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Senator Feingold calls for rare presidential censure

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    Senator Feingold calls for rare presidential censure

    Symbolic as Republicans don't care so much about the rights of Americans but are more concerned about protecting team Bush and will vote it down.

    WASHINGTON (CNN) -- A prominent Democratic senator said he plans to introduce Monday a resolution calling for President Bush to be censured for his domestic wiretapping program.

    Sen. Russ Feingold, a potential presidential candidate, told CNN's "American Morning" the surveillance program is illegal and he will fight against the "intimidation campaign" that the Bush administration has launched to defend it.
    Feingold, a member of the Senate Judiciary and Intelligence committees, said a censure would "send a clear signal" that Bush's actions were "wrong."
    The administration, which insists the program is legal, defended what it said is a key way of tracking terrorists and preventing attacks in the United States.
    "This is a critical program for national security," the White House said Monday.
    "This program is about detecting and preventing attacks, and this is the president's responsibility. If al Qaeda is calling into or out of the United States, you bet we're going to want to know about it."

    On Sunday, Feingold told ABC's "This Week" the resolution would not preempt discussions about changing the 1978 law governing a special court set up to approve wiretaps.
    "It's an unusual step," he said. "It's a big step, but what the president did by consciously and intentionally violating the Constitution and laws of this country with this illegal wiretapping has to be answered."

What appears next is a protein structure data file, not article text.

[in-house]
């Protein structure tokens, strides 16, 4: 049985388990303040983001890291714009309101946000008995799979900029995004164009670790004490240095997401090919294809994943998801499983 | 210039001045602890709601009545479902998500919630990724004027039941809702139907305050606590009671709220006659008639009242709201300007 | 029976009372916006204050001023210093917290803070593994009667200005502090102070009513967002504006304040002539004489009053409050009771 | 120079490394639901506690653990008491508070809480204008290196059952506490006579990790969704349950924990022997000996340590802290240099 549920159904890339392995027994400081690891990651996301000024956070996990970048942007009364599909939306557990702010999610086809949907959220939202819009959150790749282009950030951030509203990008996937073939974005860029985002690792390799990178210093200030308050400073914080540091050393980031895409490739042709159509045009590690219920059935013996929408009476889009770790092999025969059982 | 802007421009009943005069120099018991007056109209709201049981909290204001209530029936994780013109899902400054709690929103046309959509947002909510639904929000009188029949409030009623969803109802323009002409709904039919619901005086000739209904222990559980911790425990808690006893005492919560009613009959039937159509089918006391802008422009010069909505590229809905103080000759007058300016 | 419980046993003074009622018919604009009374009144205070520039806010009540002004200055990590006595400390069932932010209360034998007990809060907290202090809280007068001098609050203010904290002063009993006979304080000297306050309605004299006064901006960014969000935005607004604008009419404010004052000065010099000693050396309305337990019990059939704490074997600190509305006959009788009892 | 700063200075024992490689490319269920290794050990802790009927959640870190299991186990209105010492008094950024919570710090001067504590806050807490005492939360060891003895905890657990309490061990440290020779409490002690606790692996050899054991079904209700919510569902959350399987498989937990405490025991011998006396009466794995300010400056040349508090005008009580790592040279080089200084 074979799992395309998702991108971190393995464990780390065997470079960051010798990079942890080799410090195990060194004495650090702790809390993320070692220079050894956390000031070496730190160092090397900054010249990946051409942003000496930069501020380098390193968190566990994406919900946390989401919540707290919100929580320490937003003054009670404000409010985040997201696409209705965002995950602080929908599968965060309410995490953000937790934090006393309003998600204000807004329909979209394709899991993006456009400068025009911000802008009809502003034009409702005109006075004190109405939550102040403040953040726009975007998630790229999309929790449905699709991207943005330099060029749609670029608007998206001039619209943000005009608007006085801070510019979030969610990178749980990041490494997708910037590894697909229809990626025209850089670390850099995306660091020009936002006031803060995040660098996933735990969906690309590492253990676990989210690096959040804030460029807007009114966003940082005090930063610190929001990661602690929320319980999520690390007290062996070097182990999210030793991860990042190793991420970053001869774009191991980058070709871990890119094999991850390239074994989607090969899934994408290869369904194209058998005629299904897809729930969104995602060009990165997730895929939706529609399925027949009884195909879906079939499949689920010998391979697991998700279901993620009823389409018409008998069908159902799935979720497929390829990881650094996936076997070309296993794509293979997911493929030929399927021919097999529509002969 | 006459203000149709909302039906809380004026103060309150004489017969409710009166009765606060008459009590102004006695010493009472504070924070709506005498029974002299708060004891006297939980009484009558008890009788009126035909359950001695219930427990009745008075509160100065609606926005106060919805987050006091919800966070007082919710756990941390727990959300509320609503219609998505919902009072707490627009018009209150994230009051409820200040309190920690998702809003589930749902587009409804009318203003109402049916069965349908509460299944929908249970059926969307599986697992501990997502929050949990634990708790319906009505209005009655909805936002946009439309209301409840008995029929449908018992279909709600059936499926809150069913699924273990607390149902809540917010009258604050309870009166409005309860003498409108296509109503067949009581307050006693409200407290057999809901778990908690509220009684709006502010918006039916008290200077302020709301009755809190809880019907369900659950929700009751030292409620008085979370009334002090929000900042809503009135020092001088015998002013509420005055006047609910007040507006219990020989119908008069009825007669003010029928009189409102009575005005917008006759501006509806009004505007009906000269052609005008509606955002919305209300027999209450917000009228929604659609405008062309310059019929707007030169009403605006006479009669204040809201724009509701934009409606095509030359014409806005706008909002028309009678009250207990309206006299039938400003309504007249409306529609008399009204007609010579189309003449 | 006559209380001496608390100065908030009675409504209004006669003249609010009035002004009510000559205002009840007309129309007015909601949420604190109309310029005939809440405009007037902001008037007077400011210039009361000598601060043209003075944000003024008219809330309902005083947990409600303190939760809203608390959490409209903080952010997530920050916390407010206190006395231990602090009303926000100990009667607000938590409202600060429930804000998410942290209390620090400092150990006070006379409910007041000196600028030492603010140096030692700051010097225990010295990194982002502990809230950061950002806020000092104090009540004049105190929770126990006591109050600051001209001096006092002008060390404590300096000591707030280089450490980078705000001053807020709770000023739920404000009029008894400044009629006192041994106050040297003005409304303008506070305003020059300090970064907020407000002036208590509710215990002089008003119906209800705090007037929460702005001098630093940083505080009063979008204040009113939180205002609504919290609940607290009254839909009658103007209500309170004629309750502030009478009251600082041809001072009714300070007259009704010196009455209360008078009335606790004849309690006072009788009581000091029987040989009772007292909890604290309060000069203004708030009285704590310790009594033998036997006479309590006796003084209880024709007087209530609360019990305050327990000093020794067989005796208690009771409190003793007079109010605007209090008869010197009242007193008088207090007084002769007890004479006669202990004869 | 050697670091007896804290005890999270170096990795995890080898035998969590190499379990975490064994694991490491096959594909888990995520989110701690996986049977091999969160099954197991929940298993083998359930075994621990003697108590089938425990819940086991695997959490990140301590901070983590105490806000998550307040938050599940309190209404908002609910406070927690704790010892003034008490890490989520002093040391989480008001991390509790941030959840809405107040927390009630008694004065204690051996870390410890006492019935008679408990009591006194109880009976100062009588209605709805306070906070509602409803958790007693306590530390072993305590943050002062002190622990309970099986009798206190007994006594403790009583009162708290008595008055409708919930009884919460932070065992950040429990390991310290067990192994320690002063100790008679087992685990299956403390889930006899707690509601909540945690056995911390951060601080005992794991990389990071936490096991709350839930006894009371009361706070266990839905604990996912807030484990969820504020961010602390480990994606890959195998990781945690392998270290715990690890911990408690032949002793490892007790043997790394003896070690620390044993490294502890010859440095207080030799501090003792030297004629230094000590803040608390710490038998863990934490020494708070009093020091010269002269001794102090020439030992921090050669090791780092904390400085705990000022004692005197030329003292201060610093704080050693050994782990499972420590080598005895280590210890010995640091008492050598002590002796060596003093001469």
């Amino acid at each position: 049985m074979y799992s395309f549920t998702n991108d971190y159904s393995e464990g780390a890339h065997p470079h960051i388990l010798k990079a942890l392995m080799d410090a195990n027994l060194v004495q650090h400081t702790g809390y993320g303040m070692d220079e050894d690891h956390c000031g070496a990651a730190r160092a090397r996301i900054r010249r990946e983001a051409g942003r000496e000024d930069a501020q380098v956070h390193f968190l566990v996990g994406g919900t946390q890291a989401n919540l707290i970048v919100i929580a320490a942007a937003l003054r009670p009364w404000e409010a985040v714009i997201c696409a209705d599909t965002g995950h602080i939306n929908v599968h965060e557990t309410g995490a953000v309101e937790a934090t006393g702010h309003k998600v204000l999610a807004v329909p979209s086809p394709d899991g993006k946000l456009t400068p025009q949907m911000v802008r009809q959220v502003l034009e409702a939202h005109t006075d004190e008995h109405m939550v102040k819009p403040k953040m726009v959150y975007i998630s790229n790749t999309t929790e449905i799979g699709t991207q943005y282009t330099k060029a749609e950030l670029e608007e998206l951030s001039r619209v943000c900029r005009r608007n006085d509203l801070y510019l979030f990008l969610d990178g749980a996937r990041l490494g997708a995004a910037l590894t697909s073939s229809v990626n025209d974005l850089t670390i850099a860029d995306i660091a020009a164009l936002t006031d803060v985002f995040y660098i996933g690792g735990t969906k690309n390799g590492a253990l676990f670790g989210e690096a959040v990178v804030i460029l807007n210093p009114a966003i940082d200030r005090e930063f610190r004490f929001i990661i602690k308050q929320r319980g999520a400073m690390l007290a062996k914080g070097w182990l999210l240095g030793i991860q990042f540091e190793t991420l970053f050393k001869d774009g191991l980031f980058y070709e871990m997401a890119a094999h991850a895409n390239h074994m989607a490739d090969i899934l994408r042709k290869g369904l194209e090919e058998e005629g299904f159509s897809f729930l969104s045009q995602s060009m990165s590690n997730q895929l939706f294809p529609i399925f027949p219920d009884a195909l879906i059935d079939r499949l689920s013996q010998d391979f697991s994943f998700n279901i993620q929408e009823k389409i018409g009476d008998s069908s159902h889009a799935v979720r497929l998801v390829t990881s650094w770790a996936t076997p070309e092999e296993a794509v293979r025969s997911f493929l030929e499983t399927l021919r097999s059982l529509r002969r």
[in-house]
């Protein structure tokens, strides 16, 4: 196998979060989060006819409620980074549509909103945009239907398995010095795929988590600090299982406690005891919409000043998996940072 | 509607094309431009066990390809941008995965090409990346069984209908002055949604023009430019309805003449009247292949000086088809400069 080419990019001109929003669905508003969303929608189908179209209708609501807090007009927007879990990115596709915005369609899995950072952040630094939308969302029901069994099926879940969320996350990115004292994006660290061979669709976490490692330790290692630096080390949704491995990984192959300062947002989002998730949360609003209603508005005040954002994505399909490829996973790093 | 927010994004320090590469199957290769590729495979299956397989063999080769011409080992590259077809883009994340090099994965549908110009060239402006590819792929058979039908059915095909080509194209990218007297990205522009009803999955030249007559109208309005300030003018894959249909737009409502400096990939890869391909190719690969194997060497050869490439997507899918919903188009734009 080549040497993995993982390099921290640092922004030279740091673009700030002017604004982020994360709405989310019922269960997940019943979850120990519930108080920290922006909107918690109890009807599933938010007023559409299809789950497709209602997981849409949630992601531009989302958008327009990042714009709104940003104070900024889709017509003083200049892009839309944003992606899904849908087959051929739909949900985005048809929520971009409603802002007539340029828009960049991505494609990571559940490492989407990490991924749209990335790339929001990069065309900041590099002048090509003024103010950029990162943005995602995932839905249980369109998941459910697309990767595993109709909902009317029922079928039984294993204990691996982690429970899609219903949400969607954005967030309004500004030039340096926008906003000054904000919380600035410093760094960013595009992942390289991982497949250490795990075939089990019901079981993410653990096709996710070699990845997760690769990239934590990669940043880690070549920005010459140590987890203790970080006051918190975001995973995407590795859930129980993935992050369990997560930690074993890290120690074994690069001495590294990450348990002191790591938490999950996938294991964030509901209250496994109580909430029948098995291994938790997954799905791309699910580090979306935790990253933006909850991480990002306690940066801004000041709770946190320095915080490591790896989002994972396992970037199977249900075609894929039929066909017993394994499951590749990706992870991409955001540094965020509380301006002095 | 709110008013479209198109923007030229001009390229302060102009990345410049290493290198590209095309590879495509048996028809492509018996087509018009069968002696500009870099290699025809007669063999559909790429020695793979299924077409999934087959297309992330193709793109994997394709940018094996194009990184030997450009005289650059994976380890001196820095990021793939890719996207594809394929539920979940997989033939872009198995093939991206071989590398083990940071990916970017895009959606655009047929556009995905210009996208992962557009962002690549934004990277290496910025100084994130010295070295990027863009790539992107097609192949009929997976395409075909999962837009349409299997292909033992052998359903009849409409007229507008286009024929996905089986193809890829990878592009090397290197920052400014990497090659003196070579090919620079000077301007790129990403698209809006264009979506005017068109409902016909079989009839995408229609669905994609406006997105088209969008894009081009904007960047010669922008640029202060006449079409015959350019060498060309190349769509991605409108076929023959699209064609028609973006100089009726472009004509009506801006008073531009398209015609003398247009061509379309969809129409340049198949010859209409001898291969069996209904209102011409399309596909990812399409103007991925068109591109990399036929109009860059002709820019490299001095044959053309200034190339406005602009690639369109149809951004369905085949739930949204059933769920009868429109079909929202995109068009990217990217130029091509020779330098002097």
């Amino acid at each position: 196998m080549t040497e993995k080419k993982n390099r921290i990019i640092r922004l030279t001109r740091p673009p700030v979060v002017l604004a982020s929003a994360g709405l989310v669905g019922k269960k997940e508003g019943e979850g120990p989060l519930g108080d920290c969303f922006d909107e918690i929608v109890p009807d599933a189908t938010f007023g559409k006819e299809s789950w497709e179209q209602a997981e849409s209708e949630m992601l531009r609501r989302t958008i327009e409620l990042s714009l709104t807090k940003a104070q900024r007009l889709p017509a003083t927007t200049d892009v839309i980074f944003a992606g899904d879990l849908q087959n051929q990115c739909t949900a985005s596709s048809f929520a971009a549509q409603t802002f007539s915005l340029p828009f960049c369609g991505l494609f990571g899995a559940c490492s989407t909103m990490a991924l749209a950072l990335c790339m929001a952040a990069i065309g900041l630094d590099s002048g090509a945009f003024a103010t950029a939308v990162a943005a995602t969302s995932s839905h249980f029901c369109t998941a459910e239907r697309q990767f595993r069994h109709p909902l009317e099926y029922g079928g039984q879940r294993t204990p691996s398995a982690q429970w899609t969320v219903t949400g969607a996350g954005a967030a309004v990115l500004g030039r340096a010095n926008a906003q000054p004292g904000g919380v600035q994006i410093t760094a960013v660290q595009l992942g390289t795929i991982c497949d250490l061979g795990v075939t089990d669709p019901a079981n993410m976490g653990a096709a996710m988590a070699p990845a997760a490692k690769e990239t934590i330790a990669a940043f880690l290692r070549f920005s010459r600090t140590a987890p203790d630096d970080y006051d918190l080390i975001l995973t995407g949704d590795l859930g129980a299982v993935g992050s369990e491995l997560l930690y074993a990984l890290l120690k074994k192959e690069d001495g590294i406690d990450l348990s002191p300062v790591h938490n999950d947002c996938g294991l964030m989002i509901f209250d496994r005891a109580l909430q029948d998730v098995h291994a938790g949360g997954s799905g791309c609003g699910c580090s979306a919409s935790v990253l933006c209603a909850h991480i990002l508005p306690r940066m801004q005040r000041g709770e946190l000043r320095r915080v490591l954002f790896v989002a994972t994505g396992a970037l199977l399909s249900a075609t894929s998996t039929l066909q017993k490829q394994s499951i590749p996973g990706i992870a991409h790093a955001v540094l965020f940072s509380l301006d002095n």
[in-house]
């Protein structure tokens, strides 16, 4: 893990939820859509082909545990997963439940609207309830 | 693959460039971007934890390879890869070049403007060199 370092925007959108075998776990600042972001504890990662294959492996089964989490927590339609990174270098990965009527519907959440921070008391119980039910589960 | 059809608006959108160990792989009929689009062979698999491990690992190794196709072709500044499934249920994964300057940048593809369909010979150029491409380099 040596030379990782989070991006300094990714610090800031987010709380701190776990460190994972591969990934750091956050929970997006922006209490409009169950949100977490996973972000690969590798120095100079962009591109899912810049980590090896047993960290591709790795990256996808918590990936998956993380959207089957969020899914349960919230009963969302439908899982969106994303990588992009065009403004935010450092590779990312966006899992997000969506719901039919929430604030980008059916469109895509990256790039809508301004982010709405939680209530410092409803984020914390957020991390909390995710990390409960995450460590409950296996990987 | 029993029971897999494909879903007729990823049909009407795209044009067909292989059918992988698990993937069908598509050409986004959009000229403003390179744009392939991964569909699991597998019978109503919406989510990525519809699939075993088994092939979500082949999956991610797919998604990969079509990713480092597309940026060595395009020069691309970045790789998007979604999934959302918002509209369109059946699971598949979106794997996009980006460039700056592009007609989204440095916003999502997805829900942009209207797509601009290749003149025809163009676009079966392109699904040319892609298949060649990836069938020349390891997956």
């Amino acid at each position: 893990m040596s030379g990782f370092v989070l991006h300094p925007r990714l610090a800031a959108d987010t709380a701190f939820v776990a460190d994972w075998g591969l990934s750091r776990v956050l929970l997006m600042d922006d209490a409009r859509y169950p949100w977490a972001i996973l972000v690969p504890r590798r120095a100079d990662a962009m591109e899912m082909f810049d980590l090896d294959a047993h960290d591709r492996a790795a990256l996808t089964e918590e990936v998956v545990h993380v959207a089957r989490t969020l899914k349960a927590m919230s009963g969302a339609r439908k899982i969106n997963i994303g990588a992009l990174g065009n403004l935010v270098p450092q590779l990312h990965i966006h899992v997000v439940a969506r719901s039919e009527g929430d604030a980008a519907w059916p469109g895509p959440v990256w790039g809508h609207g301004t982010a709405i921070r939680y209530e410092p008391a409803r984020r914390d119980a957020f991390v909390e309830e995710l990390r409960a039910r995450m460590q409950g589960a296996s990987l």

The Wisconsin Democrat's move is expected to be largely symbolic. No Republicans are expected to support the resolution.
    Only one president, Andrew Jackson, has ever been censured.

    Shortly after the September 11, 2001, terrorist attacks, Bush authorized the National Security Agency to eavesdrop on Americans suspected of communicating with al Qaeda members overseas -- without obtaining a warrant from the Foreign Intelligence Surveillance Act court.
    Critics have said the programs infringes upon the civil liberties of U.S. citizens because it doesn't require a warrant.
    "There can be debate about whether the [FISA] law should be changed," Feingold said Sunday. "There can be debate about how best to fight terrorism. We all believe that there should be wiretapping in appropriate cases -- but the idea that the president can just make up a law, in violation of his oath of office, has to be answered."

    Senate Majority Leader Bill Frist told ABC on Sunday that Feingold "is flat wrong, he is dead wrong."
    The Tennessee Republican -- also a potential presidential candidate in 2008 -- added that "attacking our commander in chief ... doesn't make sense."
    "We are right now at an unprecedented war where they really want to take us down," he said. "A censure resolution ... is wrong. It sends a signal around the world." Sen. John Warner, the chairman of the Senate Armed Services Committee, called Feingold's move "political grandstanding."
    The Bush administration has painted complaints about the program as obstacles to winning the war on terrorism. Feingold lashed out Monday against such arguments.

    "This is the game of intimidation and it's working," he said. "... Even Republican senators have said this is not within the law. But the intimidation campaign of calling people names makes people apparently afraid of saying exactly what the law is and stand up for the Constitution."
    On Tuesday, four Senate Republicans proposed a bill to provide what one called "very rigorous oversight" of the program while also giving it the force of law.
    Sens. Mike DeWine of Ohio, Olympia Snowe of Maine, Chuck Hagel of Nebraska and Lindsey Graham of South Carolina, all members of the Intelligence Committee, introduced the bill in an effort to address criticism of the program and reach a compromise.